Forsaking All Others: Is Monogamy for Everyone?

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In Woody Allen’s 2008 movie Vicky Cristina Barcelona, Javier Bardem and Penélope Cruz play two Spanish painters in a passionate but volatile off-again-on-again marriage. The problem, both lovers explain, is that their relationship has always been missing something. That mysterious lacking element, they decide, is Cristina, a beautiful American tourist with whom they eventually embark on a polyamorous affair.


The movie is billed as a comedy, not a meditation on marriage and monogamy, and—spoiler alert—none of the women in the film, monogamous or otherwise, ends up terribly satisfied in her relationships. Still, for the average American prude like myself, the film raises some interesting questions about the expectations and realities of modern marriage.


I watch Vicky Cristina Barcelona, and I read about the exploits of French president Nicolas Sarkozy and his model-singer wife, Carla Bruni (both have had public extramarital dalliances, and Bruni once famously told a reporter, “I bore myself silly with monogamy.”). Then I see that France and Spain have lower divorce rates than the United States does, and I wonder—religious imperatives aside—is fidelity as crucial to the success of a marriage as I’ve always believed? Or are the Europeans onto something?


The Talk vs. the Walk
In 2001, a group of social scientists compared two landmark surveys on national sexual attitudes in France and the United States. “Overall, adults in France and in the U.S. are remarkably alike in their sexual behavior,” the study concluded. In both countries, more than 90 percent of couples who lived together reported having only one partner in the previous year. The French were actually likely to stay longer in a monogamous relationship than Americans were. “The talk is usually bigger than the action,” the lead researcher told the New York Times. French sexual libertarianism, it seems, plays out more in the head than in the bed.


“In France, they value fidelity. They go into marriage like we do, but if someone slips, they’re more able to accept that life is complicated,” explains Pamela Druckerman, the author of Lust in Translation: The Rules of Infidelity from Tokyo to Tennessee. “There isn’t the same level of shame.” In other words, the telling thing isn’t that late French president François Mitterrand had a mistress; it’s that his widow invited the mistress to her husband’s funeral.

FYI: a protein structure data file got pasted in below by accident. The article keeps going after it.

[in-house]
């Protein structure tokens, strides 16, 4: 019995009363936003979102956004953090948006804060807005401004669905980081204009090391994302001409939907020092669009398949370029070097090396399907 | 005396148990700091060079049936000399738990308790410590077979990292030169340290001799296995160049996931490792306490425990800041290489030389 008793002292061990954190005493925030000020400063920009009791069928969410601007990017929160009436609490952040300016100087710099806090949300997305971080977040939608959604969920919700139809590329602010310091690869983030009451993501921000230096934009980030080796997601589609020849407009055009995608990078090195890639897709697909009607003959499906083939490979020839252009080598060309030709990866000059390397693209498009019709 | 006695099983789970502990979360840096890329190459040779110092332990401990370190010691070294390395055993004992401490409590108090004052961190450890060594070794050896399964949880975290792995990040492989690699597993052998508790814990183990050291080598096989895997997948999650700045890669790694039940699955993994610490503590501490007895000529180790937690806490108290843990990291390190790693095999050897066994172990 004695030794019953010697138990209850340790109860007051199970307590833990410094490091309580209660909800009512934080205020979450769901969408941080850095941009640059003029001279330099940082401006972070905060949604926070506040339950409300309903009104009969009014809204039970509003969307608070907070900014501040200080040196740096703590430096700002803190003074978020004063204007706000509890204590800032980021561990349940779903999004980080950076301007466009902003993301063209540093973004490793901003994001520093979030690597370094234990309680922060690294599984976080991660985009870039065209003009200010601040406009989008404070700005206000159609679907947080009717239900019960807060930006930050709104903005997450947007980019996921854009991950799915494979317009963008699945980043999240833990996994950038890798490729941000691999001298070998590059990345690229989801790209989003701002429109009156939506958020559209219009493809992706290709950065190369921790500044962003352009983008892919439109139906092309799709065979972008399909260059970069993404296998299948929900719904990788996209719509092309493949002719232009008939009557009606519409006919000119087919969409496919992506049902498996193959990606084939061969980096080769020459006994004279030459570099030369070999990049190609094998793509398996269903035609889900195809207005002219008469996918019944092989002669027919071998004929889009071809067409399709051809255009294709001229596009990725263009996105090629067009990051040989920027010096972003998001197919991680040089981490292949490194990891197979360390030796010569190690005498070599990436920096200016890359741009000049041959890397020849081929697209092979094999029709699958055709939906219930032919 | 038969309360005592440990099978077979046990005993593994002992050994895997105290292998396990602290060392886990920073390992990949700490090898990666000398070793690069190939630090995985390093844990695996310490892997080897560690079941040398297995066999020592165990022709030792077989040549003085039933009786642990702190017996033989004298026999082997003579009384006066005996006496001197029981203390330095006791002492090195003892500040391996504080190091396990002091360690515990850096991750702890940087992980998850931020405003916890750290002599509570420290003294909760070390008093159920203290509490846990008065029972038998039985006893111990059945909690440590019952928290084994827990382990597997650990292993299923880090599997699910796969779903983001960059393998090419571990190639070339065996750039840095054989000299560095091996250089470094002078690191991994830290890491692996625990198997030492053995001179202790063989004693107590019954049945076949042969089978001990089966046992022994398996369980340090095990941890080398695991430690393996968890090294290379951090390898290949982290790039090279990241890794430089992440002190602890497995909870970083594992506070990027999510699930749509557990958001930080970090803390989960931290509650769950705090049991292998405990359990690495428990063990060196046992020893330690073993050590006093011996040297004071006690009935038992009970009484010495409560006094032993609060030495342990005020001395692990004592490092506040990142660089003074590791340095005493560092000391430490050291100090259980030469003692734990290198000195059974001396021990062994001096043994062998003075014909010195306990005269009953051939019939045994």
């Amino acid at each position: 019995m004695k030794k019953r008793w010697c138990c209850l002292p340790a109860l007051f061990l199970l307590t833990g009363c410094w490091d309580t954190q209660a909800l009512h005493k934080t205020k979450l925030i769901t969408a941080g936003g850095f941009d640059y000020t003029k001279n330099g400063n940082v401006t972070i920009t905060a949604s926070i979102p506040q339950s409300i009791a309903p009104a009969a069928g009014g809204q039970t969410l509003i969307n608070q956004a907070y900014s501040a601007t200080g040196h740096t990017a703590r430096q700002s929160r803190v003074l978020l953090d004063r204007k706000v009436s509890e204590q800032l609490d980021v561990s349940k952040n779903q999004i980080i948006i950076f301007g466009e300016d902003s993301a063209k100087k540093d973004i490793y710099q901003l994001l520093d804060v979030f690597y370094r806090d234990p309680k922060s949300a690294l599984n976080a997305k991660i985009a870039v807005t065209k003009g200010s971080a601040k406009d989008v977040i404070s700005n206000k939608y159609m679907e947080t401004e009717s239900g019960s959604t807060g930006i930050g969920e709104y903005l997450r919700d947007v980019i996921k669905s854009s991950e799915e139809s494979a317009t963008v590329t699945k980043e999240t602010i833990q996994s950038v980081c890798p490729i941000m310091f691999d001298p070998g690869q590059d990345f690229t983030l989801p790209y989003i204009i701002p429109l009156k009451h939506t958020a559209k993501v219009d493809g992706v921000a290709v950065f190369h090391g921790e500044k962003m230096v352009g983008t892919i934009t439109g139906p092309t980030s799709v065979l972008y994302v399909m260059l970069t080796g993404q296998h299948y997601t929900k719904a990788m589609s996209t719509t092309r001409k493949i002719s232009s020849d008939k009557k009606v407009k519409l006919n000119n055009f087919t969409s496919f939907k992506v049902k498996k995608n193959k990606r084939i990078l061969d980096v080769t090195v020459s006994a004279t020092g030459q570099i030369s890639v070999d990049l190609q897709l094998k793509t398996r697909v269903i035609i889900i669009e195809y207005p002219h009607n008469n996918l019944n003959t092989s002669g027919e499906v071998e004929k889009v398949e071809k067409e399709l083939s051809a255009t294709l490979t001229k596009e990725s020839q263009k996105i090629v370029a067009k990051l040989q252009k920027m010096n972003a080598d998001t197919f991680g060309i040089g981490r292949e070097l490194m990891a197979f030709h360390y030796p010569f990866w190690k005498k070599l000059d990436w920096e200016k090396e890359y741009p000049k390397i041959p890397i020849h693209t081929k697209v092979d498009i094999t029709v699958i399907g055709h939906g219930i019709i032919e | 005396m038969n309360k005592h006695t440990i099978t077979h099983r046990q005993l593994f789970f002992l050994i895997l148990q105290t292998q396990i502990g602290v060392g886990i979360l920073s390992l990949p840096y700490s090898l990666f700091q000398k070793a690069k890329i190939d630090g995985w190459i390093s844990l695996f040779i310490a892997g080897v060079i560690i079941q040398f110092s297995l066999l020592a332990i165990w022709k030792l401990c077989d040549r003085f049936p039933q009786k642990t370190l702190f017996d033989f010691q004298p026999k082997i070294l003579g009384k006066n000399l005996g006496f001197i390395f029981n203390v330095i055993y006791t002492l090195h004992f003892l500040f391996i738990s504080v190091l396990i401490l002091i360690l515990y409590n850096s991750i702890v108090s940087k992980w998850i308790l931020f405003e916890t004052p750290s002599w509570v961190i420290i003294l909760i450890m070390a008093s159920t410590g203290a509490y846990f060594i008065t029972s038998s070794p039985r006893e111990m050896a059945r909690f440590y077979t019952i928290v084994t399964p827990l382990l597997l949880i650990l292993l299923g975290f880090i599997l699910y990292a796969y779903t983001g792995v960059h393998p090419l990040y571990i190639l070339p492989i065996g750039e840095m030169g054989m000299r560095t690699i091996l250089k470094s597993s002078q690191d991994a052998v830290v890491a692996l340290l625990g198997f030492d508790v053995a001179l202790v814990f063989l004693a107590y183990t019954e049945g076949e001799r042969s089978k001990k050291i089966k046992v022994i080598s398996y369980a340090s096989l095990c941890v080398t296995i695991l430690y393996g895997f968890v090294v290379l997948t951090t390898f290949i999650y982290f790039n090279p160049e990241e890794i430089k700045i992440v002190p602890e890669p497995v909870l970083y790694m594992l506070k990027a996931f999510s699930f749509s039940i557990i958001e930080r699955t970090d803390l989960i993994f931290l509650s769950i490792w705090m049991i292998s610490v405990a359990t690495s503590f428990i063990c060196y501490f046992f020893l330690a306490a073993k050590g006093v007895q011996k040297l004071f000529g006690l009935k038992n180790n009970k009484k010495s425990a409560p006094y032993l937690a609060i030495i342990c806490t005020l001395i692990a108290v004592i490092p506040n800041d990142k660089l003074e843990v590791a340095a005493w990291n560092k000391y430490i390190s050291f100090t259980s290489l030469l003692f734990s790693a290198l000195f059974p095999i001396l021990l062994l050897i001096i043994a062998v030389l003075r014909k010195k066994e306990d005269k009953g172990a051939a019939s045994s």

Try to imagine Jackie Kennedy welcoming Marilyn Monroe graveside and one can see, as Druckerman says, “there’s something about this sin [of adultery] that’s really special for Americans.” The Americans she interviewed often felt their infidelity was so heinous that they couldn’t reconcile it with their idea of themselves as good people. “Every single person said to me, ‘I’m not the kind of person to have an extramarital affair.’” Explains clinical psychologist Elaine Ducharme, “When people have affairs in this country, there is a perpetrator, a betrayer, and a victim.” It’s not just a slipup. “We internalize it,” says Ducharme.


Mystery and Transparency
The roots of the Continental-American disconnect on infidelity might be traced to differing understandings of the individual as part of a romantic partnership. In 1989, American psychiatrist and family therapist Frank Pittman published a book called Private Lies: Infidelity and the Betrayal of Intimacy that became the go-to reference for counselors working with couples on infidelity. The book endorsed total honesty and transparency in a marriage. Cheating became not about the sex, but about the lying. This kind of transparency is “unseductive and unsexy” to the French, observes Druckerman. They see no problem, even see an allure, in maintaining a private life within a marriage.


“To some extent, no one is cut out for monogamy,” evolutionary psychologist David Barash observes. His book, The Myth of Monogamy, written with his wife, psychiatrist Judith Eve Lipton, explores the rarity of monogamy in the animal kingdom. Still, it is the norm of our species, not to mention Barash and Lipton’s own choice, and so their follow-up, Strange Bedfellows, explored the biological and social benefits of monogamy. “We also believe that for many people—perhaps most—there can be some genuine and worthy benefits: not just facilitated child-rearing, but also trust, caring, [and] greater efficiency in meeting life’s goals.”


Life is long, and its goals are often moving targets. “[Marriage is] a relationship that’s continually being renegotiated—even if we aren’t conscious of the fact,” writes marriage counselor and sex therapist Tammy Nelson in a recent article on “The New Monogamy” in Psychotherapy Networker. Of the couples Nelson sees in her practice redefining their traditional concepts of marriage and monogamy, she says, “It’s far better that we negotiate with each other with honesty, sensitivity, and eyes fully open to what we’re doing than simply engage in magical thinking that it’ll all work out if we just keep pressing blindly forward.”


It’s worth noting that Cristina, of Barcelona, in the end decides polyamory is not for her. And if the rumors are correct, Sarkozy and Bruni are headed for Splitsville. Perhaps it’s wise of the French to keep their secret gardens. Certainly, the long view is more important. Still, I think I’ll cling to my quaint American view of monogamy for now. For some of us, fidelity is sexy.

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